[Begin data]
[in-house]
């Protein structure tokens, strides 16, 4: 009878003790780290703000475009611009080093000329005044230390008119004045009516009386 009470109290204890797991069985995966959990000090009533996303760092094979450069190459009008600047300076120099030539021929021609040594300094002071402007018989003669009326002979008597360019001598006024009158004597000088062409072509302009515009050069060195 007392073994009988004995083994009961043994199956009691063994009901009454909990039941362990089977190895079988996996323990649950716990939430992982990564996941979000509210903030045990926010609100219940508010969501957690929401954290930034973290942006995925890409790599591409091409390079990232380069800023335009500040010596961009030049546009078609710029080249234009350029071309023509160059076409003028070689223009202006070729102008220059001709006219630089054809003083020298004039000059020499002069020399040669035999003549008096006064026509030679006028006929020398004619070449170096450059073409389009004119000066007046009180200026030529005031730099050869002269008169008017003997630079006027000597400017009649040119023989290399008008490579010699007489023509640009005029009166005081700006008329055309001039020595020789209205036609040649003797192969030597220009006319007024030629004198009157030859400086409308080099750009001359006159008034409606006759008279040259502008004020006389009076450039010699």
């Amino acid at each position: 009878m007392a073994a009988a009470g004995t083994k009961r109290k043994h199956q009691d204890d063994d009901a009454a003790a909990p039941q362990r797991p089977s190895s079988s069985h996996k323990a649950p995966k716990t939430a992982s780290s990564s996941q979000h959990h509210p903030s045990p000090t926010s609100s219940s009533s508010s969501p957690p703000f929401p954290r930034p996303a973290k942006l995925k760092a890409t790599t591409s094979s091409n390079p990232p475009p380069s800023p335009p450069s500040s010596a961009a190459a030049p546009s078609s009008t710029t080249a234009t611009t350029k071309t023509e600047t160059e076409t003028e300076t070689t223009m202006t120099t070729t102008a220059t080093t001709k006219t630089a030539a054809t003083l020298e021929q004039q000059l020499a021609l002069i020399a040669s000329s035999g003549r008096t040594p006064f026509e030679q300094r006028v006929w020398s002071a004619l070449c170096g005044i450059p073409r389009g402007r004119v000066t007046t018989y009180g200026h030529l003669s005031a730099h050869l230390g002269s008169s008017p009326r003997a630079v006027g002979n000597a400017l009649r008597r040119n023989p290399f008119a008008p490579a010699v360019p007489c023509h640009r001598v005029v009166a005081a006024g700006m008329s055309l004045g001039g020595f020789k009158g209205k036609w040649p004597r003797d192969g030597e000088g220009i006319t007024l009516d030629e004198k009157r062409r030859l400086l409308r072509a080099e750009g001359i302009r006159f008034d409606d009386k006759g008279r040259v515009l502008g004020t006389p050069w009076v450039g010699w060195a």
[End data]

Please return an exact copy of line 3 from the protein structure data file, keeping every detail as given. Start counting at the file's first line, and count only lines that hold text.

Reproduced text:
């Amino acid at each position: 009878m007392a073994a009988a009470g004995t083994k009961r109290k043994h199956q009691d204890d063994d009901a009454a003790a909990p039941q362990r797991p089977s190895s079988s069985h996996k323990a649950p995966k716990t939430a992982s780290s990564s996941q979000h959990h509210p903030s045990p000090t926010s609100s219940s009533s508010s969501p957690p703000f929401p954290r930034p996303a973290k942006l995925k760092a890409t790599t591409s094979s091409n390079p990232p475009p380069s800023p335009p450069s500040s010596a961009a190459a030049p546009s078609s009008t710029t080249a234009t611009t350029k071309t023509e600047t160059e076409t003028e300076t070689t223009m202006t120099t070729t102008a220059t080093t001709k006219t630089a030539a054809t003083l020298e021929q004039q000059l020499a021609l002069i020399a040669s000329s035999g003549r008096t040594p006064f026509e030679q300094r006028v006929w020398s002071a004619l070449c170096g005044i450059p073409r389009g402007r004119v000066t007046t018989y009180g200026h030529l003669s005031a730099h050869l230390g002269s008169s008017p009326r003997a630079v006027g002979n000597a400017l009649r008597r040119n023989p290399f008119a008008p490579a010699v360019p007489c023509h640009r001598v005029v009166a005081a006024g700006m008329s055309l004045g001039g020595f020789k009158g209205k036609w040649p004597r003797d192969g030597e000088g220009i006319t007024l009516d030629e004198k009157r062409r030859l400086l409308r072509a080099e750009g001359i302009r006159f008034d409606d009386k006759g008279r040259v515009l502008g004020t006389p050069w009076v450039g010699w060195a």